Is Assurant, Inc.'s (NYSE:AIZ) Recent Price Movement Underpinned By Its Weak Fundamentals?

By
Simply Wall St
Published
June 20, 2021
NYSE:AIZ
Source: Shutterstock

With its stock down 7.4% over the past week, it is easy to disregard Assurant (NYSE:AIZ). It seems that the market might have completely ignored the positive aspects of the company's fundamentals and decided to weigh-in more on the negative aspects. Fundamentals usually dictate market outcomes so it makes sense to study the company's financials. Particularly, we will be paying attention to Assurant's ROE today.

Return on equity or ROE is an important factor to be considered by a shareholder because it tells them how effectively their capital is being reinvested. In simpler terms, it measures the profitability of a company in relation to shareholder's equity.

See our latest analysis for Assurant

How To Calculate Return On Equity?

The formula for return on equity is:

Return on Equity = Net Profit (from continuing operations) ÷ Shareholders' Equity

So, based on the above formula, the ROE for Assurant is:

7.6% = US$443m ÷ US$5.8b (Based on the trailing twelve months to March 2021).

The 'return' is the profit over the last twelve months. One way to conceptualize this is that for each $1 of shareholders' capital it has, the company made $0.08 in profit.

Why Is ROE Important For Earnings Growth?

So far, we've learned that ROE is a measure of a company's profitability. We now need to evaluate how much profit the company reinvests or "retains" for future growth which then gives us an idea about the growth potential of the company. Assuming everything else remains unchanged, the higher the ROE and profit retention, the higher the growth rate of a company compared to companies that don't necessarily bear these characteristics.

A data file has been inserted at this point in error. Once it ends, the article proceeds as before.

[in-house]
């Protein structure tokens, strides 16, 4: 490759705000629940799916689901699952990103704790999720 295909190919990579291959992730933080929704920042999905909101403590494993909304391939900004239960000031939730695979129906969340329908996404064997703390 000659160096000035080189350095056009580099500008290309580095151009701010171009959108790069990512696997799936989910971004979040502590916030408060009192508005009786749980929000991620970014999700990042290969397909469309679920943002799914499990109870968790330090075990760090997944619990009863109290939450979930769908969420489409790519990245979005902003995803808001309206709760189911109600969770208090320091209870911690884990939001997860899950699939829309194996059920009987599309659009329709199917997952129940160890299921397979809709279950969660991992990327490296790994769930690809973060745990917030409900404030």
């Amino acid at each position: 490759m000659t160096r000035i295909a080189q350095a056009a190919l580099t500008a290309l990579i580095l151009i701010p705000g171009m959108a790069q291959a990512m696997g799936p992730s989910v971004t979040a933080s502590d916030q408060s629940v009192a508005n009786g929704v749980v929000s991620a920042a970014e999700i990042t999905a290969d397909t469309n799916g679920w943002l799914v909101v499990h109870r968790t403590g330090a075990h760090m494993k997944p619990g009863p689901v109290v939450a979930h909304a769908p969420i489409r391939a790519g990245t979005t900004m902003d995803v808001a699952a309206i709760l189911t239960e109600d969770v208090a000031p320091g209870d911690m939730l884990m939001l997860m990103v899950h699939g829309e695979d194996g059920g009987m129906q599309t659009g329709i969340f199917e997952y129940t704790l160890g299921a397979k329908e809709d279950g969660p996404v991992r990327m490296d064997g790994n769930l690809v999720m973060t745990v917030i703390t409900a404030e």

Assurant's Earnings Growth And 7.6% ROE

When you first look at it, Assurant's ROE doesn't look that attractive. We then compared the company's ROE to the broader industry and were disappointed to see that the ROE is lower than the industry average of 12%. Therefore, it might not be wrong to say that the five year net income decline of 5.3% seen by Assurant was probably the result of it having a lower ROE. We reckon that there could also be other factors at play here. For instance, the company has a very high payout ratio, or is faced with competitive pressures.

That being said, we compared Assurant's performance with the industry and were concerned when we found that while the company has shrunk its earnings, the industry has grown its earnings at a rate of 11% in the same period.

past-earnings-growth
NYSE:AIZ Past Earnings Growth June 21st 2021

The basis for attaching value to a company is, to a great extent, tied to its earnings growth. The investor should try to establish if the expected growth or decline in earnings, whichever the case may be, is priced in. By doing so, they will have an idea if the stock is headed into clear blue waters or if swampy waters await. Is AIZ fairly valued? This infographic on the company's intrinsic value has everything you need to know.

Is Assurant Making Efficient Use Of Its Profits?

Despite having a normal three-year median payout ratio of 40% (where it is retaining 60% of its profits), Assurant has seen a decline in earnings as we saw above. So there could be some other explanations in that regard. For instance, the company's business may be deteriorating.

In addition, Assurant has been paying dividends over a period of at least ten years suggesting that keeping up dividend payments is way more important to the management even if it comes at the cost of business growth. Existing analyst estimates suggest that the company's future payout ratio is expected to drop to 22% over the next three years. Accordingly, the expected drop in the payout ratio explains the expected increase in the company's ROE to 13%, over the same period.

Summary

Overall, we have mixed feelings about Assurant. Even though it appears to be retaining most of its profits, given the low ROE, investors may not be benefitting from all that reinvestment after all. The low earnings growth suggests our theory correct. With that said, we studied the latest analyst forecasts and found that while the company has shrunk its earnings in the past, analysts expect its earnings to grow in the future. To know more about the latest analysts predictions for the company, check out this visualization of analyst forecasts for the company.

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This article by Simply Wall St is general in nature. It does not constitute a recommendation to buy or sell any stock, and does not take account of your objectives, or your financial situation. We aim to bring you long-term focused analysis driven by fundamental data. Note that our analysis may not factor in the latest price-sensitive company announcements or qualitative material. Simply Wall St has no position in any stocks mentioned.
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